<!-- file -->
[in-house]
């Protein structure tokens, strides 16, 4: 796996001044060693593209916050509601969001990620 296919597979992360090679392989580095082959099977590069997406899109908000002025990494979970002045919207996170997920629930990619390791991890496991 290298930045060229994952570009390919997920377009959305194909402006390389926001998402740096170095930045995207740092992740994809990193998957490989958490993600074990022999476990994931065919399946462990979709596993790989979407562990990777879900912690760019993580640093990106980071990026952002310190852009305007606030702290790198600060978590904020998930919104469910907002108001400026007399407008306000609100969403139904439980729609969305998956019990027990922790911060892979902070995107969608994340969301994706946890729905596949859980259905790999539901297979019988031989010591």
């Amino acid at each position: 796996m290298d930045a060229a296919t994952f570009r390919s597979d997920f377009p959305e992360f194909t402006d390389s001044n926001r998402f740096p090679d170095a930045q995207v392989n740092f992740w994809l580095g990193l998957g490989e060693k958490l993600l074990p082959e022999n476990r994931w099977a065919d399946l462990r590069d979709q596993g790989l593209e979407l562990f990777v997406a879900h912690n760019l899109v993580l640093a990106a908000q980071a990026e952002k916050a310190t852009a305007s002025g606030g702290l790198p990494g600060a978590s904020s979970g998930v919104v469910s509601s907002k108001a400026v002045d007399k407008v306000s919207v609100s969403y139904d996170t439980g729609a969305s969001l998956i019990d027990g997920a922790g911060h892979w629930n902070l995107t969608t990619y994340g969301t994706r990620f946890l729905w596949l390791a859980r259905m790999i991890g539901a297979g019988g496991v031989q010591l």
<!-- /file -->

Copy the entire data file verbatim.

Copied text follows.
[in-house]
């Protein structure tokens, strides 16, 4: 796996001044060693593209916050509601969001990620 296919597979992360090679392989580095082959099977590069997406899109908000002025990494979970002045919207996170997920629930990619390791991890496991 290298930045060229994952570009390919997920377009959305194909402006390389926001998402740096170095930045995207740092992740994809990193998957490989958490993600074990022999476990994931065919399946462990979709596993790989979407562990990777879900912690760019993580640093990106980071990026952002310190852009305007606030702290790198600060978590904020998930919104469910907002108001400026007399407008306000609100969403139904439980729609969305998956019990027990922790911060892979902070995107969608994340969301994706946890729905596949859980259905790999539901297979019988031989010591």
């Amino acid at each position: 796996m290298d930045a060229a296919t994952f570009r390919s597979d997920f377009p959305e992360f194909t402006d390389s001044n926001r998402f740096p090679d170095a930045q995207v392989n740092f992740w994809l580095g990193l998957g490989e060693k958490l993600l074990p082959e022999n476990r994931w099977a065919d399946l462990r590069d979709q596993g790989l593209e979407l562990f990777v997406a879900h912690n760019l899109v993580l640093a990106a908000q980071a990026e952002k916050a310190t852009a305007s002025g606030g702290l790198p990494g600060a978590s904020s979970g998930v919104v469910s509601s907002k108001a400026v002045d007399k407008v306000s919207v609100s969403y139904d996170t439980g729609a969305s969001l998956i019990d027990g997920a922790g911060h892979w629930n902070l995107t969608t990619y994340g969301t994706r990620f946890l729905w596949l390791a859980r259905m790999i991890g539901a297979g019988g496991v031989q010591l």